Google Digitisation Project Thrown Out of Court

A Federal Court judge in New York has rejected an agreement between Google, publishers and a group of about 40 libraries. Google has been digitising books in these libraries - which include Stanford University and the University of Chicago - with a view to making them viewable and searchable online. The books Google has been digitising include out-of-print books and ‘orphan’ books - books still in copyright but whose authors are of unknown whereabouts. When publishers objected to the digitisation of these orphan books, Google offered to set up a fund of $125 million from which the authors of these books could derive income. This led to objections from two sources.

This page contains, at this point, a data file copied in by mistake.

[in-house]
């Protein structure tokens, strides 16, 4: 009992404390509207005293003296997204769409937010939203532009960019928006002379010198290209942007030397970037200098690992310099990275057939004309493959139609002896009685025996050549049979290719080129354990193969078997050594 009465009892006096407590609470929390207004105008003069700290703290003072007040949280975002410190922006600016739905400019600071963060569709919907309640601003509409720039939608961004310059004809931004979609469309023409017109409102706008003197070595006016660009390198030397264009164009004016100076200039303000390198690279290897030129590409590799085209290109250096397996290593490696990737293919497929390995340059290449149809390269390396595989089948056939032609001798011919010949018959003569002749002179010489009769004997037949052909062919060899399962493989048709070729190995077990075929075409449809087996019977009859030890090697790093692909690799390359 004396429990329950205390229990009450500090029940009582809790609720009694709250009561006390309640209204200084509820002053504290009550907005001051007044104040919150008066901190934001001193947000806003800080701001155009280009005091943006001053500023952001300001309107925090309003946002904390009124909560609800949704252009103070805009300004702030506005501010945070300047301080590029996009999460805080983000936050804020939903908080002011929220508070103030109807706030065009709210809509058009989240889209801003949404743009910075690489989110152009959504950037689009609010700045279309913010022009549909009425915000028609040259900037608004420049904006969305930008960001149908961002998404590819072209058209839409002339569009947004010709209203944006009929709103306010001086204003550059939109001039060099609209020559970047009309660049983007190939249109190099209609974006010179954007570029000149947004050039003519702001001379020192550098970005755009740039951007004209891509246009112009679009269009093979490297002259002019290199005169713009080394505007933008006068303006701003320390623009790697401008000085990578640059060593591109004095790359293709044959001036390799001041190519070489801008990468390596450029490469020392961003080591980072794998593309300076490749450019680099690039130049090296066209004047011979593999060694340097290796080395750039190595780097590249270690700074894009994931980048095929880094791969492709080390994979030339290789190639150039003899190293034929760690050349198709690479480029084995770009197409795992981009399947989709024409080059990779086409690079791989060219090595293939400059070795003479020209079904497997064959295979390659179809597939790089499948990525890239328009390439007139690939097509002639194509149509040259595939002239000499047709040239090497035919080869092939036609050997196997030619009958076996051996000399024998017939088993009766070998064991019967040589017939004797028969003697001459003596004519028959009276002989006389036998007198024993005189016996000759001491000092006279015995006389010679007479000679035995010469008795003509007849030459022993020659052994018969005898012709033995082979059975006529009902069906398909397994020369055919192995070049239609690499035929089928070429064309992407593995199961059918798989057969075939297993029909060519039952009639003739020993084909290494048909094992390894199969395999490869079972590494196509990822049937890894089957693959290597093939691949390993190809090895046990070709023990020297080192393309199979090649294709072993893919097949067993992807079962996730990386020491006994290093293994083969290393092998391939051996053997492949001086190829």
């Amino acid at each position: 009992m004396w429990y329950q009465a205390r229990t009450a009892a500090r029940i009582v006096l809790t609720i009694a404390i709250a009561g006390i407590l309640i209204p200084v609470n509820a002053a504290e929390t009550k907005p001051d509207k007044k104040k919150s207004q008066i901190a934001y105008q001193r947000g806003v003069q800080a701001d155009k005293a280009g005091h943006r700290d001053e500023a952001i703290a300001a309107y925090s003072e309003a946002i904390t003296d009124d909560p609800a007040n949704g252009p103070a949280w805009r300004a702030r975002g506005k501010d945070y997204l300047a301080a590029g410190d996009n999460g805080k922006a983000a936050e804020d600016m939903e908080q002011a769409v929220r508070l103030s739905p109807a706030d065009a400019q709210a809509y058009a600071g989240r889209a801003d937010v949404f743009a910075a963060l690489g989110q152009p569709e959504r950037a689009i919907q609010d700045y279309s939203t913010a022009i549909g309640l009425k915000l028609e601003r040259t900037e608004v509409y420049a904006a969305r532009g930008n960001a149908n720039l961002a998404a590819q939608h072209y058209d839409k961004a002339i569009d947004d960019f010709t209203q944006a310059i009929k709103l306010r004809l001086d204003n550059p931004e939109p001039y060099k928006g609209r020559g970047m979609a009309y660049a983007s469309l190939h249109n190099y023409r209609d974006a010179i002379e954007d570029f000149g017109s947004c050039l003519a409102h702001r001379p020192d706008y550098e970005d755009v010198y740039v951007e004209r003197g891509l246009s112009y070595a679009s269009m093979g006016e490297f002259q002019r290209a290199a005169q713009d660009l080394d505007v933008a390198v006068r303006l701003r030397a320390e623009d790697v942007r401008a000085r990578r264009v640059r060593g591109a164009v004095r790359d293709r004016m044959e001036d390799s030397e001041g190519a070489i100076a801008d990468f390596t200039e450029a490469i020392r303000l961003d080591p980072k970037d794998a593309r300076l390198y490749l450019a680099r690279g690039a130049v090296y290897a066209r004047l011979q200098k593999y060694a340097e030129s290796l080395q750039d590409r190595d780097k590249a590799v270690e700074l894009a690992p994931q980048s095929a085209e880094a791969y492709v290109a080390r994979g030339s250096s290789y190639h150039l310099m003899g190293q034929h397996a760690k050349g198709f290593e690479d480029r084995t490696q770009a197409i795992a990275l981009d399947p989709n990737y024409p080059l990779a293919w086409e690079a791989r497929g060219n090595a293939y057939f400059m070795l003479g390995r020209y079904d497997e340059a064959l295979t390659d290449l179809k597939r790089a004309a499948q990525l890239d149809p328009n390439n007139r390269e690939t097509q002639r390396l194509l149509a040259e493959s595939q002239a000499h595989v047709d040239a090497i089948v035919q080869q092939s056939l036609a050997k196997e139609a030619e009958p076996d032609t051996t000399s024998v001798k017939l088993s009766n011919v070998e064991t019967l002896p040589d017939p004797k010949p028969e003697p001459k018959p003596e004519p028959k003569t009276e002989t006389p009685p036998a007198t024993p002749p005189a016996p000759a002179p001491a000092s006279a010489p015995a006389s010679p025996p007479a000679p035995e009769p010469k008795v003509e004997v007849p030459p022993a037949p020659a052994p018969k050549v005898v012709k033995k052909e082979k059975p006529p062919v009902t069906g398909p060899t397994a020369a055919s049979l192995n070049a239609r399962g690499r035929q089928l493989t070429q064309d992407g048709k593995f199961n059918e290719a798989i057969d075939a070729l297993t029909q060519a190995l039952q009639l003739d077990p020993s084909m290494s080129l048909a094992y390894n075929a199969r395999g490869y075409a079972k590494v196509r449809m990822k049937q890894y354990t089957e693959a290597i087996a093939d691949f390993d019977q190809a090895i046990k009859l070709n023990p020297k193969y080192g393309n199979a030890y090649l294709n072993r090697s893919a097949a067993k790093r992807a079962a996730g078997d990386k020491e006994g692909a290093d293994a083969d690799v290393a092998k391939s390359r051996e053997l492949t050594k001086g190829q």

The judge agreed with the American Authors Guild that the Google agreement with publishers impeded the rights of authors to negotiate with publishers. The judge also agreed with Amazon and Microsoft that the agreement impeded their access to the books. The New York Times has a good run-down. Listen to National Public Radio’s All Things Considered story. Background articles on LA Times: http://latimesblogs.latimes.com/jacketcopy/2011/03/google-ebooks-settlement-rejected.html

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